New Yorkers resist pleas to leave storm risk zones

New Yorkers resist pleas to leave storm risk zones

NEW YORK - Agence France-Presse
New Yorkers resist pleas to leave storm risk zones

A security guard in Times Square October 29, 2012 as New Yorkers prepare for Hurricane Sandy which is expected to hit the city later tonight. AFP photo

Police toured flood-threatened districts of New York on Monday almost begging people to move away from a looming mega-storm, but tens of thousands of hurricane refuseniks resisted.

With New York at a near standstill ahead of a predicted storm surge of up to 11 feet (3.5 meters) of seawater, police with loud hailers and special buses went around Rockaway Beach appealing for people to move away.

But residents walked their dogs and some took photos of waves sending water across the beach boardwalk and into car parks. One police bus managed to get just two passengers.

New York authorities issued a mandatory evacuation order for 375,000 people in the high risk areas. But only 3,000 people had moved into the 76 emergency shelters opened for the storm, officials said.

Malcolm Smith, a Democratic member of the state senate, estimated that 80 percent of Rockaway Beach inhabitants had ignored the order.

He said they were wrong as the flooding was already at the same levels as Hurricane Irene last year and will get much worse.

"Most people believe -- based on Irene last year -- that the storm will be the same. But they need to pack up their families and move away," Smith said.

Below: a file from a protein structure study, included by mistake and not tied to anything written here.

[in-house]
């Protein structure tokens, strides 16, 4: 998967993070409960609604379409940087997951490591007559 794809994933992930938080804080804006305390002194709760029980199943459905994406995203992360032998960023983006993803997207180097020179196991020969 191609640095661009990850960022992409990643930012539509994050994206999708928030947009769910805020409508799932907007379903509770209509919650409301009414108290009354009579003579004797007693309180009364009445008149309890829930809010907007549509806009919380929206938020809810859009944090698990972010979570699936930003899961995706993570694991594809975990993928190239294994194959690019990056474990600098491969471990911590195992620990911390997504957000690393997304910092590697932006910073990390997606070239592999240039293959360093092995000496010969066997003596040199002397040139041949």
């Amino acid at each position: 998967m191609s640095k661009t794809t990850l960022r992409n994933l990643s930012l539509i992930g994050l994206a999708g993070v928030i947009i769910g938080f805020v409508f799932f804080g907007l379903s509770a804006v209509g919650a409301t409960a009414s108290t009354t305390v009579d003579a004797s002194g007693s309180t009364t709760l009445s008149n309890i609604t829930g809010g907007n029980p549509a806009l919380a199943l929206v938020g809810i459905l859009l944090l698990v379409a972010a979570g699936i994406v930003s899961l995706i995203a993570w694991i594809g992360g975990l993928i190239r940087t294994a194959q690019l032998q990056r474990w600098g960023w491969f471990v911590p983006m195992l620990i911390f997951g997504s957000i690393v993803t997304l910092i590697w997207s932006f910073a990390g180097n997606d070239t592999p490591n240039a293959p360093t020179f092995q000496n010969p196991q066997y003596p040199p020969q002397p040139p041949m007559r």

New York state governor Andrew Cuomo said that the latest flood predictions were "troublesome" and criticized people who go to the beach to take pictures.
New York mayor Michael Bloomberg said that those who stay behind were "selfish" and putting at risk the lives of emergency workers who could have to launch a rescue operation.
Manhattan streets were mainly empty as the first rain from the storm started falling and winds increased. The New York Stock Exchange ordered an emergency closure for the first time since the September 11, 2001 attacks. All subway trains and buses were halted at least until Wednesday.
Authorities ordered two of the main tunnels taking traffic off Manhattan to close on Monday afternoon and have also called up an extra 1,000 national guard troops on top of 1,100 mobilized Sunday.
Schools and landmark attractions such as the Empire State Building were all closed. Hardly a car ventured onto the streets.
Only the hardiest store-owners stayed open. Most supermarkets had been stripped of batteries, pocket lamps, bread and water amid widespread fears of power cuts.
David Blythe, an official with an international student exchange organization, lives in Brooklyn but booked himself into a Manhattan hotel. "I have meetings I could not miss," he said as he ate breakfast in one of the rare eateries open.
Albert Mustaj, a doorman at The Caroline, an elegant apartment block on 23rd Street, said all staff at the building had been asked to stay for three days. But he was not nervous. "I come from Montenegro, I've seen worse," he said.
Martha Kowalczyk, a 27-year-old school worker, took advantage of the forced day off to take her dog for a walk.
"I come from Indiana, I've been through tornadoes and stuff, we'll never get that here," she said.